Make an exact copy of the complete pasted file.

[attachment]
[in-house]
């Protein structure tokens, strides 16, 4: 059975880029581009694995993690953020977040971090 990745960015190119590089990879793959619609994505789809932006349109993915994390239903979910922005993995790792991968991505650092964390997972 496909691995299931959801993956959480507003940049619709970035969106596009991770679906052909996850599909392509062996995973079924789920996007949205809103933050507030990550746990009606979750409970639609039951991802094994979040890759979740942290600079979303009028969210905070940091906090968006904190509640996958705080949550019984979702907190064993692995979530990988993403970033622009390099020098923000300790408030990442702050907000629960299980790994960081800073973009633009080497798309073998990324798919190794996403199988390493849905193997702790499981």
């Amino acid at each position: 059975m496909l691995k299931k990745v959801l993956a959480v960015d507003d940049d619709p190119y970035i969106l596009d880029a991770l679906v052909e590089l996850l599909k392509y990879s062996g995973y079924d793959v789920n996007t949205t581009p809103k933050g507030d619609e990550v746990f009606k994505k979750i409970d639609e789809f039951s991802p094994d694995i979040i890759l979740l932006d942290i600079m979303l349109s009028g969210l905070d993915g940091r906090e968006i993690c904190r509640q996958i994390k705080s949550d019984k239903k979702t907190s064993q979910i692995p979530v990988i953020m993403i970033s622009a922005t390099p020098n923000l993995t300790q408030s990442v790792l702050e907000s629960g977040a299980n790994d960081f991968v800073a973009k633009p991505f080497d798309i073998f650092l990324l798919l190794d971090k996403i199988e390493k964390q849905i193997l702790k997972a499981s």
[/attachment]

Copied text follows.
[in-house]
């Protein structure tokens, strides 16, 4: 059975880029581009694995993690953020977040971090 990745960015190119590089990879793959619609994505789809932006349109993915994390239903979910922005993995790792991968991505650092964390997972 496909691995299931959801993956959480507003940049619709970035969106596009991770679906052909996850599909392509062996995973079924789920996007949205809103933050507030990550746990009606979750409970639609039951991802094994979040890759979740942290600079979303009028969210905070940091906090968006904190509640996958705080949550019984979702907190064993692995979530990988993403970033622009390099020098923000300790408030990442702050907000629960299980790994960081800073973009633009080497798309073998990324798919190794996403199988390493849905193997702790499981």
């Amino acid at each position: 059975m496909l691995k299931k990745v959801l993956a959480v960015d507003d940049d619709p190119y970035i969106l596009d880029a991770l679906v052909e590089l996850l599909k392509y990879s062996g995973y079924d793959v789920n996007t949205t581009p809103k933050g507030d619609e990550v746990f009606k994505k979750i409970d639609e789809f039951s991802p094994d694995i979040i890759l979740l932006d942290i600079m979303l349109s009028g969210l905070d993915g940091r906090e968006i993690c904190r509640q996958i994390k705080s949550d019984k239903k979702t907190s064993q979910i692995p979530v990988i953020m993403i970033s622009a922005t390099p020098n923000l993995t300790q408030s990442v790792l702050e907000s629960g977040a299980n790994d960081f991968v800073a973009k633009p991505f080497d798309i073998f650092l990324l798919l190794d971090k996403i199988e390493k964390q849905i193997l702790k997972a499981s």